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"Abacus.jpg"Just how many ways are there for a hospital to try to slip some money to
a doctor to persuade him to refer the hospital some business? Oh, sure,
there’s your plain-vanilla “here’s some cash, quick,
hide it!” scheme. But as it turns out, hospitals and nursing homes
and assisted living facilities have become far more creative with ways
to pass money to physicians without alerting Medicare and Medicaid.

For example, two of the False Claims Act cases of 2014 involved manipulating
the price of medical products.

Congress passed the Stark Act to stop hospitals, pharmacies and other
companies from paying doctors for their referrals. The referral programs
created an obvious conflict of interest, because they gave doctors a reason
to refer patients for treatment and to prescribe medications based on
the doctors’ own self-interests, and not what was best for the patients.

Unfortunately, the fraud didn’t stop with the passage of the Act.
But at least it became illegal!

I’m a lawyer who represents healthcare and
Stark Act whistleblowers, and I am in the middle of cataloging just the healthcare fraud cases
related to the Stark Act that were settled or tried to a verdict in 2014.
Believe it or not, I’m just in part 5 of 7 blog entries!

Memorial Hospital – $8.5 million

A hospital in Fremont, Ohio, paid the Government $8.5 million to settle
allegations that it had violated the Stark Act. Because part of the fraud
related to Medicaid, which is partially funded by the states, the State
of Ohio received $600,830 of the amount. The acute care hospital was accused
of having “improper financial relationships” with a pain management
physician and an ophthalmologist. Per the Government, the ophthalmologist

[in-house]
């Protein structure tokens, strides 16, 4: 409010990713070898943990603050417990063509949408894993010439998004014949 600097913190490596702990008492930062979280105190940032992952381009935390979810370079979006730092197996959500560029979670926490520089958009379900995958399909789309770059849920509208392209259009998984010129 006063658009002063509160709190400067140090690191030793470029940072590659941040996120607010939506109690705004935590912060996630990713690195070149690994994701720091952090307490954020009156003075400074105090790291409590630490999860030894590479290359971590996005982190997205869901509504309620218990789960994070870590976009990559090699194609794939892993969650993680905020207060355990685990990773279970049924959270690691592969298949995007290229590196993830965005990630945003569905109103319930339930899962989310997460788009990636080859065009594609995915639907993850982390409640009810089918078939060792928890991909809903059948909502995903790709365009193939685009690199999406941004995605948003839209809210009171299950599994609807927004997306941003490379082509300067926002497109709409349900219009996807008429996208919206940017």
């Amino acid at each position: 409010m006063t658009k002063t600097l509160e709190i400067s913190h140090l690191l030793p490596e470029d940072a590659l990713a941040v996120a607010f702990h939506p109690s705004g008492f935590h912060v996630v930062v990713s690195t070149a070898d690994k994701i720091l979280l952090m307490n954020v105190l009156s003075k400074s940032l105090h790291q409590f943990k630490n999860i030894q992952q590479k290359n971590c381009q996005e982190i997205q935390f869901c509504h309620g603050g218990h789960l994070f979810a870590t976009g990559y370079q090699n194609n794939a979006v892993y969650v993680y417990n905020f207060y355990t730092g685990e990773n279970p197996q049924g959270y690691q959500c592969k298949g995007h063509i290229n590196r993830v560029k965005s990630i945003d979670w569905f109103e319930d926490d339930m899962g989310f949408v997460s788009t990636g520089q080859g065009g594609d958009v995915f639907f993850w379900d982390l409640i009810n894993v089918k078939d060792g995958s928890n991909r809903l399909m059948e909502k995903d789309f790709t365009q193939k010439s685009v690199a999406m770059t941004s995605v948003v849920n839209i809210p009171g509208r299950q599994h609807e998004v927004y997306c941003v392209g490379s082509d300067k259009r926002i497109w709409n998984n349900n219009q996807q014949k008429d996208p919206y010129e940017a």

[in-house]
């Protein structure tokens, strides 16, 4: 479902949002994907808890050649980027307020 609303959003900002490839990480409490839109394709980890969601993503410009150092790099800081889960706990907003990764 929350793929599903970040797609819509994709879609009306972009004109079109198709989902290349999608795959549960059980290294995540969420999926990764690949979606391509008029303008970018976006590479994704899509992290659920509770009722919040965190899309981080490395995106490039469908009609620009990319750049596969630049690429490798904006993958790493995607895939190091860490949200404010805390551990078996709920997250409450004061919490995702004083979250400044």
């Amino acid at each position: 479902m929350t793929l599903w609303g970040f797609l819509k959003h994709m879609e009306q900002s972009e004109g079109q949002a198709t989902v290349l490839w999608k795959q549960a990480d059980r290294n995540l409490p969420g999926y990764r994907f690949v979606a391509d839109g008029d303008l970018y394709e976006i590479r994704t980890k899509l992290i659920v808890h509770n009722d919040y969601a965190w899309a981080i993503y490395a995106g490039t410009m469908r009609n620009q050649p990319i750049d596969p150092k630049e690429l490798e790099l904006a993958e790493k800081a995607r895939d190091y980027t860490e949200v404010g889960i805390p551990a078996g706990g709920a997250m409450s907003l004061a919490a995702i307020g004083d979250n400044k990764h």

was buying expensive ocular lenses at a low rate and then selling them
to the hospital at an inflated rate. The Government was vaguer about how
the hospital violated the Stark Act in its financial arrangement with
the pain management doctor, saying only that the two had a “joint

Omnicare, Inc. – $124.4 million

In June of 2014, Omnicare, Inc. and the Justice Department finally wrapped
up a settlement that had been in the works since 2013, when Omnicare first
disclosed the tentative settlement in an SEC filing. Approximately $8.24
million of the settlement for the False Claims Act case went to state
governments that had jointly funded the Medicaid claims.

Two different whistleblowers brought suit against the company, but under
the False Claims Act only the first received a portion of what the Government
won. Whistleblower Donald Gale, who had been the general manager of an
Omnicare pharmacy, got $17.24 million of the settlement. Gale had worked
at a pharmacy in Wadsworth, Ohio, and said in his lawsuit that Omnicare
was paying kickbacks to nursing homes.

According to Gale, the kickbacks were not direct payments, but instead
took the form of hefty discounts on prescription drugs that the nursing
homes purchased. Medicare pays nursing homes a flat fee for patients insured
under Medicare Part A. Omnicare gave the nursing homes a special daily,
or “per diem,” rate for drugs they bought for Part A patients.
Gale said the special rate was considerably below the fair market price
of the drugs the nursing homes actually were purchasing. In return, Omnicare
expected that the nursing home would order all of the prescriptions for
their Part D patients from Omnicare. Medicare pays for the drugs for Part
D patients, and of course was charged full price — with no special
daily rate — when it paid for prescriptions.

Gale was represented by my good friends at the Morgan Verkamp law firm.
Congratulations to them on a job well done.


Lee’s peers have named her a Georgia SuperLawyer every year for two decades.